What the Dead Know: A Novel
by Laura Lippman
A 'Novel' Twist on Identity Theft
A review by Yvonne Zipp
Two sisters head to the mall Easter weekend and vanish. Hundreds of people were there that day, but no one saw anything. "It was almost enough to make you believe in the supernatural or alien abductions," remarks the baffled detective who headed the investigation. Thirty years later, a middle-aged woman involved in a traffic accident claims to be the younger girl, Heather Bethany. But she stonewalls when asked who kidnapped her and her sister, Sunny, and where she's been all these decades.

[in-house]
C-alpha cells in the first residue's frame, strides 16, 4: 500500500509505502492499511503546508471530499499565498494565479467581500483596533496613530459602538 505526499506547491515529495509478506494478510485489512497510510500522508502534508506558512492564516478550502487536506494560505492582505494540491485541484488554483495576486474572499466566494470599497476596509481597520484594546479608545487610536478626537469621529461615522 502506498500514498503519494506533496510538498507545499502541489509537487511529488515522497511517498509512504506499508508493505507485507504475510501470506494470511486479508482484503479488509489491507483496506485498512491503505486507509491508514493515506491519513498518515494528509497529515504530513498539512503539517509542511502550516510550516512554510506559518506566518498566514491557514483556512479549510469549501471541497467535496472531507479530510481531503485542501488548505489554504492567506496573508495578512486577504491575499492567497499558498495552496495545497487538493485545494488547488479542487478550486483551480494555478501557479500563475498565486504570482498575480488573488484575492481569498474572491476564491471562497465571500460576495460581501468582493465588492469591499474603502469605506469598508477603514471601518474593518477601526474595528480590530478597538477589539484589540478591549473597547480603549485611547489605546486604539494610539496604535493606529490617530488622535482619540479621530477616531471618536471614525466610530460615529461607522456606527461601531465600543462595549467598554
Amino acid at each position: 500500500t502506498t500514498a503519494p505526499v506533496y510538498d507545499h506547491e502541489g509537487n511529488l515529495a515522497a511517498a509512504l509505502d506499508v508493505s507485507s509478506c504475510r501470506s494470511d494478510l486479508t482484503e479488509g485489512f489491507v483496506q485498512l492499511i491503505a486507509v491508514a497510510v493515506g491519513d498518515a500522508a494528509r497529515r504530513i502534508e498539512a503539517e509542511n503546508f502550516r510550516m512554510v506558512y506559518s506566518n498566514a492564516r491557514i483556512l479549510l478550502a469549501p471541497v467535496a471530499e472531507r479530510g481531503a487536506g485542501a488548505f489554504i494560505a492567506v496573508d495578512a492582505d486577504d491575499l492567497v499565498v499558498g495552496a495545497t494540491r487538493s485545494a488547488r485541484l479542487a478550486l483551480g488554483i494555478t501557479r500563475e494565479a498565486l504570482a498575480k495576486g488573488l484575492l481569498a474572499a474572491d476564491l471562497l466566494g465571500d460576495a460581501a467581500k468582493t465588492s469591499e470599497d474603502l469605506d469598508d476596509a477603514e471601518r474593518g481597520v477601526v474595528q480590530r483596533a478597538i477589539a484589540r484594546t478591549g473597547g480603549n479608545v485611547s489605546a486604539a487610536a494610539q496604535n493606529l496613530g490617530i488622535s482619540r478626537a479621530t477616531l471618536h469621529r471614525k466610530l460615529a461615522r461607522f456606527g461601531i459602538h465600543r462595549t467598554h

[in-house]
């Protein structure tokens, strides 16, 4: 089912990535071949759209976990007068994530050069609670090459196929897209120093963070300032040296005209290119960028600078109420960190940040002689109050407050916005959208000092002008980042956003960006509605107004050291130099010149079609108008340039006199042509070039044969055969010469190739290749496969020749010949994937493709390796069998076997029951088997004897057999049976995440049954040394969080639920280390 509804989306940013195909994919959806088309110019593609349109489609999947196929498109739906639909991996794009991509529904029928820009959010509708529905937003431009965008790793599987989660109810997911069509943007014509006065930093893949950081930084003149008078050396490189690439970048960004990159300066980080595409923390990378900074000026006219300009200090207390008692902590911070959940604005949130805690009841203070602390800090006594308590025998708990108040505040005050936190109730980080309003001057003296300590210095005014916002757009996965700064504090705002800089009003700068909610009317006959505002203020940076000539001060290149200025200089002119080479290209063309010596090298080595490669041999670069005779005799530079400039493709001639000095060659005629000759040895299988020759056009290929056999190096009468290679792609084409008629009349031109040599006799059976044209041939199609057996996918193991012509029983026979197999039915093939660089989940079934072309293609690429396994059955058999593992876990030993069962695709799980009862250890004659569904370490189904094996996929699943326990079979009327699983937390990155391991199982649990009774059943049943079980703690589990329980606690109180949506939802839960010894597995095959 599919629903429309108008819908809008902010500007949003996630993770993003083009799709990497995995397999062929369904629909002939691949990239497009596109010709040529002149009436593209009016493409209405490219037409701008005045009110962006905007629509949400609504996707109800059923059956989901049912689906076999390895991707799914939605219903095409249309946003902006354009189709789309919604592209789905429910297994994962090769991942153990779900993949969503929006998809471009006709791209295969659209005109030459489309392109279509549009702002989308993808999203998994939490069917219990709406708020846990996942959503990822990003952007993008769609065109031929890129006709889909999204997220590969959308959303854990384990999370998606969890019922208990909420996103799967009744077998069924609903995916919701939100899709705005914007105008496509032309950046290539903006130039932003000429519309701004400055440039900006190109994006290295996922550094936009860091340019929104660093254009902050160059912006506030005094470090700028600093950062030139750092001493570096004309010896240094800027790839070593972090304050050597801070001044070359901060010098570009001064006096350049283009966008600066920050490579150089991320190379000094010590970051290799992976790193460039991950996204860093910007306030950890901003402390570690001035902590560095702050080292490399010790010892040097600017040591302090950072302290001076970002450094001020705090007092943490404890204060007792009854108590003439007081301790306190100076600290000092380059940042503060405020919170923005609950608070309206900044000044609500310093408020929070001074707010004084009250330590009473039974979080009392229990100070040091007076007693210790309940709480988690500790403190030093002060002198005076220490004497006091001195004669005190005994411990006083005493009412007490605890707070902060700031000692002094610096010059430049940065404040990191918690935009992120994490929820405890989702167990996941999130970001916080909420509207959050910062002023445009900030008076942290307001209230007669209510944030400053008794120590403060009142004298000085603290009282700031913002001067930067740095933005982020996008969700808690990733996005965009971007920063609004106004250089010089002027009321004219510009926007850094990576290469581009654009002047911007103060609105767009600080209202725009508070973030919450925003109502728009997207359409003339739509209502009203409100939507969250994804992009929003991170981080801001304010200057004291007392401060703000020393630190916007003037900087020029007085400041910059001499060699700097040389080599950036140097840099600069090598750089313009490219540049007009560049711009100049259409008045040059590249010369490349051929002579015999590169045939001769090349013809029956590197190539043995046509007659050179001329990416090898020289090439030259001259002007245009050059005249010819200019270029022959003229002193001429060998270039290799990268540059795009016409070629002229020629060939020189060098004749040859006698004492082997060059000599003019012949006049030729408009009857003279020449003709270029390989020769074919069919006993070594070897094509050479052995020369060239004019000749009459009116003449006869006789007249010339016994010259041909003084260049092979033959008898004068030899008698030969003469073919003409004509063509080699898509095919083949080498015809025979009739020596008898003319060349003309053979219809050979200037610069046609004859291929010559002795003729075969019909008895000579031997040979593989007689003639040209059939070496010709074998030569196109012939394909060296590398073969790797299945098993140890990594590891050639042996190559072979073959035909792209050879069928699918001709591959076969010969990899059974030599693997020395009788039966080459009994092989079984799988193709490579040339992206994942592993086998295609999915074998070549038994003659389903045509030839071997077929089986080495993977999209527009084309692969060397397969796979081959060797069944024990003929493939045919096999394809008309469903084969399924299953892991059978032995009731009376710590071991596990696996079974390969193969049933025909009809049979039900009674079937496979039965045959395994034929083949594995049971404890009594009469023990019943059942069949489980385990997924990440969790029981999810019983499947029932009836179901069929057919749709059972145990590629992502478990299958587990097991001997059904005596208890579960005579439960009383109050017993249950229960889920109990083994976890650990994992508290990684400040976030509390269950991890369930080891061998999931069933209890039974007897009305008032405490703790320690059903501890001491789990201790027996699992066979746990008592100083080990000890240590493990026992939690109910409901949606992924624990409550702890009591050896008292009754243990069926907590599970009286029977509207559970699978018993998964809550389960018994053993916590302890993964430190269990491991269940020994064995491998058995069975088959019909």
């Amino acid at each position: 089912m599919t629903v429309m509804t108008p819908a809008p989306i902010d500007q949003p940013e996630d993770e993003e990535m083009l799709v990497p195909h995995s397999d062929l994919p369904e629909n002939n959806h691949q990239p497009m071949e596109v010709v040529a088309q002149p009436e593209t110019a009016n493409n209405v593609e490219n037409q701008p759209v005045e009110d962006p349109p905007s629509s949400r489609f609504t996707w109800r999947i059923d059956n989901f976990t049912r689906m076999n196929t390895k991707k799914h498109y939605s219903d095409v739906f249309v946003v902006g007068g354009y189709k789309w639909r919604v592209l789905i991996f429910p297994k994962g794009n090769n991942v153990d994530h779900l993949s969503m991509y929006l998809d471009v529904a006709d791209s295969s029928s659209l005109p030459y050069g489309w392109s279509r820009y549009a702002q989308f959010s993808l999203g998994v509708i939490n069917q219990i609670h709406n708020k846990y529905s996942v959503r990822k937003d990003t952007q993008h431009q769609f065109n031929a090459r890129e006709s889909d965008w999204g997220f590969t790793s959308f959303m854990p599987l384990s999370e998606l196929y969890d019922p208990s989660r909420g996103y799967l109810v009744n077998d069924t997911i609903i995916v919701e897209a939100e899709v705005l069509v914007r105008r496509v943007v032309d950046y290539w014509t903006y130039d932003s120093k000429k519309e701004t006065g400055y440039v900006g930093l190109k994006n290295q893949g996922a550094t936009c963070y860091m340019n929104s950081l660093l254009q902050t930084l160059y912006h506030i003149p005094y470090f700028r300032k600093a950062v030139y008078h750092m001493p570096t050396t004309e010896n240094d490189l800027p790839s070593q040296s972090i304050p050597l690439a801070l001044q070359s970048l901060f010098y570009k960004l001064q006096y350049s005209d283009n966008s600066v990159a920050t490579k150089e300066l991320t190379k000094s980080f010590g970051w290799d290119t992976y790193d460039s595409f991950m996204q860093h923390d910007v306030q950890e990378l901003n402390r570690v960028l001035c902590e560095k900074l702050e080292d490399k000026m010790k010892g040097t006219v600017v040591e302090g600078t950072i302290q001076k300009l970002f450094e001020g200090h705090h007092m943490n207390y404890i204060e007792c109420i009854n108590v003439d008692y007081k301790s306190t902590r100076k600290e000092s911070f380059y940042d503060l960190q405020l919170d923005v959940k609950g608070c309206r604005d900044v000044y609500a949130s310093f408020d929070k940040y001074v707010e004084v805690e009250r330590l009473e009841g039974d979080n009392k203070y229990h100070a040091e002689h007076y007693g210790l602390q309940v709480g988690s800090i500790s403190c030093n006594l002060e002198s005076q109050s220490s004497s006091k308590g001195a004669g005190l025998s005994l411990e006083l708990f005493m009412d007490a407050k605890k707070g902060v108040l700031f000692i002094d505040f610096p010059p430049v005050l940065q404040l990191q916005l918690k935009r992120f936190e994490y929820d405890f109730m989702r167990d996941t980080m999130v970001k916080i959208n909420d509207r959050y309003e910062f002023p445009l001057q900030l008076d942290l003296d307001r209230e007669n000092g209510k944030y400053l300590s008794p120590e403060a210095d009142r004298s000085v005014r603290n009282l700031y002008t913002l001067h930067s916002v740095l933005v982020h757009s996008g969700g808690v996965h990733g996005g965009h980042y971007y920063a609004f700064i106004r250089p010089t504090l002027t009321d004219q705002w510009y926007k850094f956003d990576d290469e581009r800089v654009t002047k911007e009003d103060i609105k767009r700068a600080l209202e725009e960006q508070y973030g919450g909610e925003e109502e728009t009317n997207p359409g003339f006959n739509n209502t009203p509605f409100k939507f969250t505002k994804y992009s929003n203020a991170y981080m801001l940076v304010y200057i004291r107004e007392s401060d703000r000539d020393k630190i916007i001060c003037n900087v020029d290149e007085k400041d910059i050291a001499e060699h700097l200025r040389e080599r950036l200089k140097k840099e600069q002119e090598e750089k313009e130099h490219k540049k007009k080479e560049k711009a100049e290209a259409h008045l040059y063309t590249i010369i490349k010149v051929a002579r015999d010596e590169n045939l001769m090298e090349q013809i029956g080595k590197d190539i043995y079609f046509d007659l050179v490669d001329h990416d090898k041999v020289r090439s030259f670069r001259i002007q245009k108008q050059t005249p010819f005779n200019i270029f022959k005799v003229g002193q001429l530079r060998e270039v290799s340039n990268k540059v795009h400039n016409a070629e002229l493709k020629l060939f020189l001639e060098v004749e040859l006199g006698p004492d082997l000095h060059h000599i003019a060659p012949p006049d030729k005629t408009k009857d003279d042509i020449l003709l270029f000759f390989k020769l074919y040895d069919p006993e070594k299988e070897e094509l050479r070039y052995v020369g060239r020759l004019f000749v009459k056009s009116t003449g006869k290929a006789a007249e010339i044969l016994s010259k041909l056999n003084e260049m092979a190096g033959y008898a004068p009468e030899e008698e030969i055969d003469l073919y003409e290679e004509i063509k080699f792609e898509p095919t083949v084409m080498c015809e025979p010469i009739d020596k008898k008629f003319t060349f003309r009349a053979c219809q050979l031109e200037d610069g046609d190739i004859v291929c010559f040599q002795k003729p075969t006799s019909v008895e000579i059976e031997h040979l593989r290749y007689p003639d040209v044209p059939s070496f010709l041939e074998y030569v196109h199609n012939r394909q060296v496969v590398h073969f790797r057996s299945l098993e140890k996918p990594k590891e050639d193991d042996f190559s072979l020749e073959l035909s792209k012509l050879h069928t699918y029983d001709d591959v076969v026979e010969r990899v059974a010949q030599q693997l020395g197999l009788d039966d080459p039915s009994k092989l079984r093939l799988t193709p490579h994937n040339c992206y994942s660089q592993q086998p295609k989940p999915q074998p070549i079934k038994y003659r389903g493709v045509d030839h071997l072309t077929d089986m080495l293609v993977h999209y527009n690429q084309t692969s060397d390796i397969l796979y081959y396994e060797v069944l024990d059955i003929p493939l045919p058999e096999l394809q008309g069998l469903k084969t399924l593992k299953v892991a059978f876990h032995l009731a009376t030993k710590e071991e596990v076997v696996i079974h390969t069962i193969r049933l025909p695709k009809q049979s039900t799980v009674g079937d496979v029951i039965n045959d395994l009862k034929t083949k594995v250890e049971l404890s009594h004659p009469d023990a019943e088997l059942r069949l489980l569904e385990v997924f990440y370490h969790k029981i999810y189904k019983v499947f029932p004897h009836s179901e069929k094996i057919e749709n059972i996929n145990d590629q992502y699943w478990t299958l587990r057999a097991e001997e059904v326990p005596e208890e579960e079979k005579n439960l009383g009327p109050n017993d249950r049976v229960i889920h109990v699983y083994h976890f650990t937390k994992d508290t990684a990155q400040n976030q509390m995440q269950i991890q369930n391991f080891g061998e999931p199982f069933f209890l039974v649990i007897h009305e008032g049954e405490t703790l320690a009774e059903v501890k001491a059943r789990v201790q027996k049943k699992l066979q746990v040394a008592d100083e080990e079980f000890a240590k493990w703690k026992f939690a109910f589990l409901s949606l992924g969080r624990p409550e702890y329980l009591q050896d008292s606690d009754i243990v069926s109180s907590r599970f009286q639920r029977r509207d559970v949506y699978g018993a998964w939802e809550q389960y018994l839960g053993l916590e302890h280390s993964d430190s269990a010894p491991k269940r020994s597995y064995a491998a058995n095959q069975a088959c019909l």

Is she really who she says she is? The police detective sent to interview her instinctively believes the woman is lying. The woman herself is candid about that: "It wasn't the lies that worried her. She could keep track of the lies. It was the bits of truth that put her at risk." But if she's lying, then how does she know so many details about the girls' lives? Laura Lippman, a former reporter with the Baltimore Sun, jumps expertly through time, juxtaposing the woman's story and the police investigation with the day in 1975 that the girls vanished, told from the viewpoints of both sisters and their stunned parents. What the Dead Know, which takes its title from Ecclesiastes, is a particularly well done puzzle by a true pro. While clever readers may be able to guess the mystery woman's identity, that won't detract from the book's considerable enjoyment. (Grade: A-)
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